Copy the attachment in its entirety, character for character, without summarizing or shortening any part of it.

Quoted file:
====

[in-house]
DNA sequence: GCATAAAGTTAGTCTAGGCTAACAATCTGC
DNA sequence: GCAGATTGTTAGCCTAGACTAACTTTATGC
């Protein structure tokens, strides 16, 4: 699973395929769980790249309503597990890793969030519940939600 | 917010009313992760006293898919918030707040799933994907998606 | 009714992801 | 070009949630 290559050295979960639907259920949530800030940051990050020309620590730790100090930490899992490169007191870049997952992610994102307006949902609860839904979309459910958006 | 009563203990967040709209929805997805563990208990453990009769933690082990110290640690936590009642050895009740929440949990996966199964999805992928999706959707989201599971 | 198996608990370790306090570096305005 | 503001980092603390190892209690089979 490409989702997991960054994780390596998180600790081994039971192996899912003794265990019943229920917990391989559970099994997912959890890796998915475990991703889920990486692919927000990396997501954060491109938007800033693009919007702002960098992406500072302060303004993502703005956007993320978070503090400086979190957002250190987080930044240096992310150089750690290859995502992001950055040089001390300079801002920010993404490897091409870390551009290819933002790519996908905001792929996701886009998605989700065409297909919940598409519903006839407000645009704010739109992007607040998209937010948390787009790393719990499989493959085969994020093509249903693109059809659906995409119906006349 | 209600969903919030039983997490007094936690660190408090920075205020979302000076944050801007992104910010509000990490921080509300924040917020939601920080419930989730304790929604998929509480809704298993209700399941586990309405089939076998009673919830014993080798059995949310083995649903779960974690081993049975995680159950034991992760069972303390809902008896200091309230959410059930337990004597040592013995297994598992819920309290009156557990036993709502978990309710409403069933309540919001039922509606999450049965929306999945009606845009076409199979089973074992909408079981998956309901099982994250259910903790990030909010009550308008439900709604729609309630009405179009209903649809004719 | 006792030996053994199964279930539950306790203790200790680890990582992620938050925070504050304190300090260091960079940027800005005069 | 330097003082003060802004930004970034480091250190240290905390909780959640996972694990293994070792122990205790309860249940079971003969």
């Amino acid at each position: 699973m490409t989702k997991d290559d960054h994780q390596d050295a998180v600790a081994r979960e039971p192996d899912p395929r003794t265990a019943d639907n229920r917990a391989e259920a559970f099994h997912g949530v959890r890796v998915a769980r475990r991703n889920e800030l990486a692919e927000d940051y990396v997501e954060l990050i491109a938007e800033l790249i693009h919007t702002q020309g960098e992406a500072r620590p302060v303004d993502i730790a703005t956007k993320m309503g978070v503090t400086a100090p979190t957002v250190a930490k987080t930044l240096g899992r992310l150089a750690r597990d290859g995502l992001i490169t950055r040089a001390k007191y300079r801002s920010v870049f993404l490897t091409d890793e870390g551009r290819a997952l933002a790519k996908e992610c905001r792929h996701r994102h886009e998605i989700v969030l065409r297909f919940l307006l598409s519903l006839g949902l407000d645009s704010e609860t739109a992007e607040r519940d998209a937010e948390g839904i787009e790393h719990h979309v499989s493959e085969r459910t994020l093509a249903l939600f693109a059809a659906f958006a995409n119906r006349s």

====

[in-house]
DNA sequence: GCATAAAGTTAGTCTAGGCTAACAATCTGC
DNA sequence: GCAGATTGTTAGCCTAGACTAACTTTATGC
């Protein structure tokens, strides 16, 4: 699973395929769980790249309503597990890793969030519940939600 | 917010009313992760006293898919918030707040799933994907998606 | 009714992801 | 070009949630 290559050295979960639907259920949530800030940051990050020309620590730790100090930490899992490169007191870049997952992610994102307006949902609860839904979309459910958006 | 009563203990967040709209929805997805563990208990453990009769933690082990110290640690936590009642050895009740929440949990996966199964999805992928999706959707989201599971 | 198996608990370790306090570096305005 | 503001980092603390190892209690089979 490409989702997991960054994780390596998180600790081994039971192996899912003794265990019943229920917990391989559970099994997912959890890796998915475990991703889920990486692919927000990396997501954060491109938007800033693009919007702002960098992406500072302060303004993502703005956007993320978070503090400086979190957002250190987080930044240096992310150089750690290859995502992001950055040089001390300079801002920010993404490897091409870390551009290819933002790519996908905001792929996701886009998605989700065409297909919940598409519903006839407000645009704010739109992007607040998209937010948390787009790393719990499989493959085969994020093509249903693109059809659906995409119906006349 | 209600969903919030039983997490007094936690660190408090920075205020979302000076944050801007992104910010509000990490921080509300924040917020939601920080419930989730304790929604998929509480809704298993209700399941586990309405089939076998009673919830014993080798059995949310083995649903779960974690081993049975995680159950034991992760069972303390809902008896200091309230959410059930337990004597040592013995297994598992819920309290009156557990036993709502978990309710409403069933309540919001039922509606999450049965929306999945009606845009076409199979089973074992909408079981998956309901099982994250259910903790990030909010009550308008439900709604729609309630009405179009209903649809004719 | 006792030996053994199964279930539950306790203790200790680890990582992620938050925070504050304190300090260091960079940027800005005069 | 330097003082003060802004930004970034480091250190240290905390909780959640996972694990293994070792122990205790309860249940079971003969």
């Amino acid at each position: 699973m490409t989702k997991d290559d960054h994780q390596d050295a998180v600790a081994r979960e039971p192996d899912p395929r003794t265990a019943d639907n229920r917990a391989e259920a559970f099994h997912g949530v959890r890796v998915a769980r475990r991703n889920e800030l990486a692919e927000d940051y990396v997501e954060l990050i491109a938007e800033l790249i693009h919007t702002q020309g960098e992406a500072r620590p302060v303004d993502i730790a703005t956007k993320m309503g978070v503090t400086a100090p979190t957002v250190a930490k987080t930044l240096g899992r992310l150089a750690r597990d290859g995502l992001i490169t950055r040089a001390k007191y300079r801002s920010v870049f993404l490897t091409d890793e870390g551009r290819a997952l933002a790519k996908e992610c905001r792929h996701r994102h886009e998605i989700v969030l065409r297909f919940l307006l598409s519903l006839g949902l407000d645009s704010e609860t739109a992007e607040r519940d998209a937010e948390g839904i787009e790393h719990h979309v499989s493959e085969r459910t994020l093509a249903l939600f693109a059809a659906f958006a995409n119906r006349s």